This is Mbam and Mayos. I looked after them at the Limbe Wildlife Centre in Cameroon. They were both named after the places from which they were taken.
A man paid 75 euros for Mbam. It was not the first time he had seen a young chimpanzee in the forest for sale. Beforehe had not bought the animal and when he came back a few days later the animal had died. He felt he had to buy this chimpanzee to save its life. The Limbe Wildlife Centre never buys animals because it encourages hunters to get more animals from the forest. The man understood this, but he had felt like he had no choice. Just as they were listening to the man’s story, his phone rang. It was the man from the forest, saying that he had another chimpanzee for sale. This is a very sad illustration of the fact that buying animals really creates.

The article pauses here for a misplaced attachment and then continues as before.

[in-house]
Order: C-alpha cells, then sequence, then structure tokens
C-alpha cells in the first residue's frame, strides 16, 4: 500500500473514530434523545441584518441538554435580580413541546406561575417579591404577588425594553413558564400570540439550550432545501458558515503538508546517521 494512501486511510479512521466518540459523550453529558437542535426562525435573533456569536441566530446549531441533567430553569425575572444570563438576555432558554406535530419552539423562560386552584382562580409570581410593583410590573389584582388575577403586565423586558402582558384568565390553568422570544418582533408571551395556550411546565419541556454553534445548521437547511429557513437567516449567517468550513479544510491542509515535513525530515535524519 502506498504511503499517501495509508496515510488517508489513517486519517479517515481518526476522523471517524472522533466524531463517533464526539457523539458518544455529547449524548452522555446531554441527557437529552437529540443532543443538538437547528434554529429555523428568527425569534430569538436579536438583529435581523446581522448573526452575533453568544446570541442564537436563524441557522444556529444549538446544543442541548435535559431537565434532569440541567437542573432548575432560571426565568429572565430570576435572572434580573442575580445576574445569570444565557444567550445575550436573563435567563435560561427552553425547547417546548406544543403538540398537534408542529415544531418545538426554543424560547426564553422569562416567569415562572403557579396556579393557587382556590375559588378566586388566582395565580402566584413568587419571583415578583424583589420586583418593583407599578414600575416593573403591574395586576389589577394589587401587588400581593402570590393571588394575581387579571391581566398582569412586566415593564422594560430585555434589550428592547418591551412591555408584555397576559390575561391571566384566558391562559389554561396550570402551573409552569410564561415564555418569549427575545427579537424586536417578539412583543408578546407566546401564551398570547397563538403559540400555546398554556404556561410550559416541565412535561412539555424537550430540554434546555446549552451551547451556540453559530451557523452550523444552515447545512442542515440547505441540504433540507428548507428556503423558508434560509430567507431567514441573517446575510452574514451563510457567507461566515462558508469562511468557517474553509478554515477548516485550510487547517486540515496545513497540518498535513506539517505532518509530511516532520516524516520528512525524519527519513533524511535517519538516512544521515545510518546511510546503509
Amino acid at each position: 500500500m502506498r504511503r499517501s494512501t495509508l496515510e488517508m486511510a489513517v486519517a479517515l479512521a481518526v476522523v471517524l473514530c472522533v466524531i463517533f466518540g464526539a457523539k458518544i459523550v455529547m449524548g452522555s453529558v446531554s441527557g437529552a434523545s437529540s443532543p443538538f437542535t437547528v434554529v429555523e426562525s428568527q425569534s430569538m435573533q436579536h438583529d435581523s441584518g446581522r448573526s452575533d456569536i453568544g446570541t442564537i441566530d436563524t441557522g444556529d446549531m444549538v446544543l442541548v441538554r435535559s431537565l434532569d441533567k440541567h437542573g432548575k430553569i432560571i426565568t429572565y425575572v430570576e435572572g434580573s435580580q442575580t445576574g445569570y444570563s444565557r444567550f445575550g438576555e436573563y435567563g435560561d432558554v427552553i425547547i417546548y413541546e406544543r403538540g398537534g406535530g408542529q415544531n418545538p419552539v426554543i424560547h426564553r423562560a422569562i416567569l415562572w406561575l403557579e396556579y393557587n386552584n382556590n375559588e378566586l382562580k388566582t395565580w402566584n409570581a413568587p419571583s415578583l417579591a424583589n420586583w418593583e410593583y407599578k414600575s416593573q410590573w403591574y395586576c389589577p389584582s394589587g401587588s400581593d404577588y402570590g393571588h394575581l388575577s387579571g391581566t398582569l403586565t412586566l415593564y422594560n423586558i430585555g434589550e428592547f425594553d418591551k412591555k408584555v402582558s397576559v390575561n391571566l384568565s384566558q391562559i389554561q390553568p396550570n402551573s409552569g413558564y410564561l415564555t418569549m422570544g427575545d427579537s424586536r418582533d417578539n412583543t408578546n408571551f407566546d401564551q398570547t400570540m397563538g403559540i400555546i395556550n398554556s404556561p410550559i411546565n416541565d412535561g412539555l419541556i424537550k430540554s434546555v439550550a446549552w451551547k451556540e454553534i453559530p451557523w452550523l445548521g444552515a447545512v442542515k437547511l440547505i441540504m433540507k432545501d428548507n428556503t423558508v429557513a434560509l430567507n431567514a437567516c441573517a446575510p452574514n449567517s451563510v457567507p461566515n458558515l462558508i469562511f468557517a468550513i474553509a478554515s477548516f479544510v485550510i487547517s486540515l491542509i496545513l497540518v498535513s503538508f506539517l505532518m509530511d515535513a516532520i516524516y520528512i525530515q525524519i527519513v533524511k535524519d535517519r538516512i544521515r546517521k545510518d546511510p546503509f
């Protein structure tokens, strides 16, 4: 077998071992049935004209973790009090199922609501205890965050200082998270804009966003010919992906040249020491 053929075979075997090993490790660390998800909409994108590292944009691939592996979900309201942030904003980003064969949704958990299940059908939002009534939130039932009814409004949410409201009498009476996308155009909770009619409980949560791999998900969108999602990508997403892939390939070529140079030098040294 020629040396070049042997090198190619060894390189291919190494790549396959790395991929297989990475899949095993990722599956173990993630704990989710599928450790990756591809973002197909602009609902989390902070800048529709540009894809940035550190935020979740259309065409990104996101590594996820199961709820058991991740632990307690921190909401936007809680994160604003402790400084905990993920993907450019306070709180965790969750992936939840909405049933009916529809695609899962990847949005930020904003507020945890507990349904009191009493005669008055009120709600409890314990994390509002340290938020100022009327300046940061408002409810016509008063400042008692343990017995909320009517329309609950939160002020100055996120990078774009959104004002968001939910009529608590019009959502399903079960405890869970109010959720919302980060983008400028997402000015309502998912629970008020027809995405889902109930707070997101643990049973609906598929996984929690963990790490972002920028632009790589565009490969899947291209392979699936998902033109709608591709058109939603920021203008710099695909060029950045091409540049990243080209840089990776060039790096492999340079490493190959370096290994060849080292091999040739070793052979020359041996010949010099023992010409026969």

Mayos was seized from a hunter by a missionary family in the forest. She later received 24 hour care from a lovely lady called Sandy. She is now thriving, as you can see from the picture.
The number of chimpanzees in the wild has dropped steadily since 1960. At one time, over one million chimpanzees inhabited more than 25 countries in Africa. Now, scientists think that there are only 150,000 to 235,000 chimpanzees. Only six African countries have healthy wild breeding populations. Chimpanzee habitat has been destroyed to make farmland, to provide trees for the logging industry, and to build roads. Baby chimps are captured for the illegal pet trade.
Primatologist Dr. Jane Goodall estimates that for each baby chimp taken as a pet, ten other chimps are killed – one mother and several relatives killed protecting the baby. For every ten babies that take the journey oversees in a small closed crate, only one survives the journey. Do the math on that, and it is 100 dead chimps for each one that makes it to the foreign pet trade – alarm bells should be ringing, but sadly they aren’t ringing loudly or quickly enough.